We applaud the recently announced effort by Rabbi Shmuel Herzfeld and Maharat Ruth Friedman of Ohev Sholom — The National Synagogue to begin certifying and overseeing four area vegan restaurants as kosher. We see it as a step forward in giving kosher consumers in the Washington area choices that enrich their lives and strengthen friendships, families and communities.
An increasing number of certified kosher restaurants — like the ever-growing number of kosher-certified products on supermarket shelves — strengthens our community by giving kosher-observant Jews more access to the world at large and less concern about religious dietary restrictions in business and social setting interactions.
Vegan food is neither milk, meat nor fish. As such it doesn’t implicate many of the boundary issues that Jewish dietary law enforces and promotes. But is certifying the kosher status of vegan restaurants worth the time and effort of Herzfeld and Friedman? We think so. That said, the exercise is not without its own complications: For example, one restaurant had to change its wine menu to only serve kosher-certified wines. And kosher laws demand a closer inspection for bugs in produce than many typical restaurants are used to.
Herzfeld and Friedman are also employing a novel approach to their supervisory efforts: They have enlisted the help of volunteers as mashgichim, or kosher supervisors. Traditionally, kashrut supervision is a paid, professional position. Asked about that by WJW, Herzfeld said volunteers could do the job adequately. “We view this as something that is a privilege to do for the community, and since we’re operating on a small scale, we’re able to utilize volunteers at this point,” he said. “My job is to provide kosher supervision in a way that I feel is first rate and is super, super kosher.”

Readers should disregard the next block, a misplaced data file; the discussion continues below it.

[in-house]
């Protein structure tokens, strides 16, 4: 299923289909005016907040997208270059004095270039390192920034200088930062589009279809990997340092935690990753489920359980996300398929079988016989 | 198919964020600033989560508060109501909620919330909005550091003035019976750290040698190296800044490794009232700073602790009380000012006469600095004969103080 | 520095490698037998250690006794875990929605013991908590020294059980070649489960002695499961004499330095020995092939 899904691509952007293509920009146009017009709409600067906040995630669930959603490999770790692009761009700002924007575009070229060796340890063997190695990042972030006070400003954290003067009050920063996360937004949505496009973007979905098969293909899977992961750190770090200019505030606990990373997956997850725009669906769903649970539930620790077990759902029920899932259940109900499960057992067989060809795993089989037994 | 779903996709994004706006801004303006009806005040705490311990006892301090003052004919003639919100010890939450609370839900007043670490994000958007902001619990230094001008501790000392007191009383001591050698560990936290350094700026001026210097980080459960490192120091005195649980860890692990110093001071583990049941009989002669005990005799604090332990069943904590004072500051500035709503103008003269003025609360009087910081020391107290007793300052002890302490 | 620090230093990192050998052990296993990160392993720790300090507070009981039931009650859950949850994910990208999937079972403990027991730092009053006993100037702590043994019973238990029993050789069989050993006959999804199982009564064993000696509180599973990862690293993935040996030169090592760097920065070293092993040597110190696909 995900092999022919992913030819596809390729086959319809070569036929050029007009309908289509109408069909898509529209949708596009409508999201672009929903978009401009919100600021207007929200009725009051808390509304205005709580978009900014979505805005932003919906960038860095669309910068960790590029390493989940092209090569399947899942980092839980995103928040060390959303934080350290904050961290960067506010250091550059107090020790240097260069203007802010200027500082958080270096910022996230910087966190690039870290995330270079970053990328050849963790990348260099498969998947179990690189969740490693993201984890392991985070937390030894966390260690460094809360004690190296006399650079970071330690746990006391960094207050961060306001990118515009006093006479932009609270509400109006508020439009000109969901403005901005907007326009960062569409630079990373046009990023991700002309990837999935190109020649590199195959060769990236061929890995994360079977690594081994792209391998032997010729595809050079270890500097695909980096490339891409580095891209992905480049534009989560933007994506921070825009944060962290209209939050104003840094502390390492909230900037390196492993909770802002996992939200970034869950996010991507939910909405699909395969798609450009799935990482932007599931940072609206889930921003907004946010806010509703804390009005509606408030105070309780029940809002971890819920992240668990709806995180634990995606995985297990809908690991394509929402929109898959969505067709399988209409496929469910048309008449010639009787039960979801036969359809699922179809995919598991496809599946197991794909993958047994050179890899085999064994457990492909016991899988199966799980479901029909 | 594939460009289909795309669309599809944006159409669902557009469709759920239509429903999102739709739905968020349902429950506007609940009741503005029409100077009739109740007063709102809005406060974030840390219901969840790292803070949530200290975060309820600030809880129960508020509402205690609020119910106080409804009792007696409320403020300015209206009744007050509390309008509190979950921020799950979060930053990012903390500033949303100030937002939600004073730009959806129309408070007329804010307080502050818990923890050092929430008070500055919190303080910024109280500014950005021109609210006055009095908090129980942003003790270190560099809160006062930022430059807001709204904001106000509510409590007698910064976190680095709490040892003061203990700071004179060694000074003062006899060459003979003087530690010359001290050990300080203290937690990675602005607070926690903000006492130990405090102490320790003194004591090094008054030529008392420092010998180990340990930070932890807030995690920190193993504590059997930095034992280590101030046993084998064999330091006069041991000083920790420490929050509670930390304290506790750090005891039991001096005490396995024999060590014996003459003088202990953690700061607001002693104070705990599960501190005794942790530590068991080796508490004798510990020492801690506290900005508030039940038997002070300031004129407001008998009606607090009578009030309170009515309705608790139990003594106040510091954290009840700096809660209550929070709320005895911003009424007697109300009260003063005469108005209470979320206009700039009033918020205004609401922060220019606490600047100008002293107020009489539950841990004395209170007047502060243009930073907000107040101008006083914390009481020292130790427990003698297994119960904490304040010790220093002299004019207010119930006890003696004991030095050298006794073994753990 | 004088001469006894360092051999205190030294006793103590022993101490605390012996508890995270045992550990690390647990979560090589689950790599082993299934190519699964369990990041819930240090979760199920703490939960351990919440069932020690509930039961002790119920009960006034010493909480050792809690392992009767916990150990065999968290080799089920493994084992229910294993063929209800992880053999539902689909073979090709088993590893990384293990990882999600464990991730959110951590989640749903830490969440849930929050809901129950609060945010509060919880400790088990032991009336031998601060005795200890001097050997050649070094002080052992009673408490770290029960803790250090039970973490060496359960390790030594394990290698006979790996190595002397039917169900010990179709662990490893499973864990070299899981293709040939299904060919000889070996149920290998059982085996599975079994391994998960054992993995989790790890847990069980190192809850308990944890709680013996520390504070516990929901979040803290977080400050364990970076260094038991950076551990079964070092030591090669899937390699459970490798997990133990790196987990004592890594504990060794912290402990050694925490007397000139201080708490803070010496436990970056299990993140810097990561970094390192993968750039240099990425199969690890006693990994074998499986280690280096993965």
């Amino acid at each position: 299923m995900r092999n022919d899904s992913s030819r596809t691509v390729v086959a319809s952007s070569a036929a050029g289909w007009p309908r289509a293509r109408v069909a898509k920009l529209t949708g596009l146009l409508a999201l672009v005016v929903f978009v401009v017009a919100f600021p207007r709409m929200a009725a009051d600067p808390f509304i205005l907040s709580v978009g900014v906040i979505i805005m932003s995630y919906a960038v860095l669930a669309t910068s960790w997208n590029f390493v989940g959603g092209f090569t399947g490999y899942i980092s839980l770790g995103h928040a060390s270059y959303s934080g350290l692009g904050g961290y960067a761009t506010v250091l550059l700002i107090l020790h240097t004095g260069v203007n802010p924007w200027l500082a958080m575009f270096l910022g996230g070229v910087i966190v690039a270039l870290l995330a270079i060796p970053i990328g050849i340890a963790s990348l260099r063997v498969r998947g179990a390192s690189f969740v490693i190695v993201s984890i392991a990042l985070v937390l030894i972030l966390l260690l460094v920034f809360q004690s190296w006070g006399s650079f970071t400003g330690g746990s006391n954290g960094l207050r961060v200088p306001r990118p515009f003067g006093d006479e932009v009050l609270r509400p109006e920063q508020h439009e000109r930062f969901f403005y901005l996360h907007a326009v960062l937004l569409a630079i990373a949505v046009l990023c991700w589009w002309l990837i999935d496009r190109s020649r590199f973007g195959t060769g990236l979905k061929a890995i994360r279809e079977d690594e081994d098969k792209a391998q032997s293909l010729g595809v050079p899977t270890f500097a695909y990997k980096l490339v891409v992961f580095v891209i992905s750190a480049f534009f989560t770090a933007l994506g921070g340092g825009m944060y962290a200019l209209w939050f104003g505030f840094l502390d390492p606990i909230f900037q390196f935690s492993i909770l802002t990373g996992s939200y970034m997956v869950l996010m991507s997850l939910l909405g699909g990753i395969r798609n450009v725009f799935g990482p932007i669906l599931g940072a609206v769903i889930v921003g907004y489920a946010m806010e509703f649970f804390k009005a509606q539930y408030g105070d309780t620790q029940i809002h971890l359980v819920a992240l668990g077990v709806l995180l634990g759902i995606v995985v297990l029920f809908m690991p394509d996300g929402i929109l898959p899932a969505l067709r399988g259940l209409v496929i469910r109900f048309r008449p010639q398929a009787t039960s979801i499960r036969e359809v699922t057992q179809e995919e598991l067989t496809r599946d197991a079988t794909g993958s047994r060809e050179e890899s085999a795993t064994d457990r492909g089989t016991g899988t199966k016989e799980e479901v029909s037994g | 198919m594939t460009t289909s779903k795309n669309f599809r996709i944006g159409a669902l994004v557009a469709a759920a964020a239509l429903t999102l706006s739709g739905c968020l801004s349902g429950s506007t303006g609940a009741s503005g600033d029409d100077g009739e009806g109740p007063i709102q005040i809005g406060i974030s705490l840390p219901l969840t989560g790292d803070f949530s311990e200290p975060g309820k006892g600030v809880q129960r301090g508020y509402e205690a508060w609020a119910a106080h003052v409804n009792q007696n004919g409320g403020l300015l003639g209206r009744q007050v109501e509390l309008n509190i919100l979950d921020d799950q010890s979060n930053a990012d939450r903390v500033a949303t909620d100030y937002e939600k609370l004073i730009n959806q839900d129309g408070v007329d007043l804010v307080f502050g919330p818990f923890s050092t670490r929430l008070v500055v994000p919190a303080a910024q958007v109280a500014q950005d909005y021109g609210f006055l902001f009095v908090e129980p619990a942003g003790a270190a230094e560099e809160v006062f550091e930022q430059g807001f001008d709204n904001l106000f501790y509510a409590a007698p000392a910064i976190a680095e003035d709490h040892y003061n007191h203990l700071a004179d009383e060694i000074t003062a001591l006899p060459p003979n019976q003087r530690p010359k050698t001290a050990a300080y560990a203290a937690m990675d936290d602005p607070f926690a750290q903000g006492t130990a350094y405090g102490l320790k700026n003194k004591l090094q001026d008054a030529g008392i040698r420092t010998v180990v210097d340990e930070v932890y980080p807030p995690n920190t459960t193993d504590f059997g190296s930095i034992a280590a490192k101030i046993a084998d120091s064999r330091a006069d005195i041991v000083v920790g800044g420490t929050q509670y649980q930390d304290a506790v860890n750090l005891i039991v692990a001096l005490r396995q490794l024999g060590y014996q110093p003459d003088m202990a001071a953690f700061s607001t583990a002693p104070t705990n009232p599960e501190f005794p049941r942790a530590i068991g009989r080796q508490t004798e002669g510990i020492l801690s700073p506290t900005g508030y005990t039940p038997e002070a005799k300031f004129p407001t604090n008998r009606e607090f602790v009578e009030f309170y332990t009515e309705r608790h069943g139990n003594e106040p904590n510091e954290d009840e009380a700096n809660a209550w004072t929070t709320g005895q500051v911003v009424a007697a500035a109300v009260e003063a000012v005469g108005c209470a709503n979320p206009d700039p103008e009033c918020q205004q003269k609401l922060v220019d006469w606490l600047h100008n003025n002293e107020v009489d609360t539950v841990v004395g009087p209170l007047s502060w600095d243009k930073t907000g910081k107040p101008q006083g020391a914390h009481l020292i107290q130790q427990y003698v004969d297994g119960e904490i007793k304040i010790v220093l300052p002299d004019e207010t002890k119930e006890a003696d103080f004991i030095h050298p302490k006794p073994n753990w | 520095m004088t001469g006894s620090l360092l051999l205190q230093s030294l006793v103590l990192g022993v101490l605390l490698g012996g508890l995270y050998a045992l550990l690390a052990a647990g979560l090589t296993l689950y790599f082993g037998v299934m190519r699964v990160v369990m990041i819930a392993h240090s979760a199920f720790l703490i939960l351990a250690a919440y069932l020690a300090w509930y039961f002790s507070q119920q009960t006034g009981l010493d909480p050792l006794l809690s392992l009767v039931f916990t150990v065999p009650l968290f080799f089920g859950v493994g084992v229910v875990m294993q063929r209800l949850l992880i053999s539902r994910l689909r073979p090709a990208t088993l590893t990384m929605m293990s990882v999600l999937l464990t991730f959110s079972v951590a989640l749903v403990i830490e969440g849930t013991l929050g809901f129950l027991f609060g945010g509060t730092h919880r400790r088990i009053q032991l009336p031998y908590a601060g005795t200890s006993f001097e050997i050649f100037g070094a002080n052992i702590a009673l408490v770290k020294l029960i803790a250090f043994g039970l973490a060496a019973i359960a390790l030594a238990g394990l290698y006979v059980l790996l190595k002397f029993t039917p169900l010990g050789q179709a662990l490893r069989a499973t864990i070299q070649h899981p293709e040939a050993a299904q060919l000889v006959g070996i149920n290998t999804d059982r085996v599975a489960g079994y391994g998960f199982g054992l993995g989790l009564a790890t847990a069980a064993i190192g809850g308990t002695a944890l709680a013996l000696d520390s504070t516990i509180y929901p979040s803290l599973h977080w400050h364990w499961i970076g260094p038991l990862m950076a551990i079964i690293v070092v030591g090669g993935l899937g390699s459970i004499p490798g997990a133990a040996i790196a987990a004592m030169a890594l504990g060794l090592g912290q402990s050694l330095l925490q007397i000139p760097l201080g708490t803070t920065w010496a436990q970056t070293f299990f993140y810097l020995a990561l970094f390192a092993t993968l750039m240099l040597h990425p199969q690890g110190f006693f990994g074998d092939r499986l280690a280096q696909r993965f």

Rabbi Moshe Elefant, the head of the Orthodox Union’s kashrut division, said he is unfamiliar with such an arrangement operating anywhere else. “It doesn’t mean that it’s not doable,” he pointed out. “But if I have an employee that gets paid and knows that if he doesn’t show up and do what he’s supposed to do, he’s going to lose his job, he’s more likely to do what he’s supposed to do.”
The other major critique of the effort came from Rabbi Yosef Wikler, publisher of the monthly Kashrus Magazine, which covers kosher food and cooking practices. Wikler objected to Friedman, a woman, being in charge of kosher certification. But the Orthodox Union’s Elefant said a particular gender is not mandatory for being able to determine whether something is kosher or not.
We commend Herzfeld and Friedman for helping to open new kosher dining alternatives in our community, and are anxious to see how successful the venture is — including results for the restaurants and how other local kosher certifying bodies respond to the expanded opportunities. In the end, the marketplace will determine the success of this venture. We urge unified community support.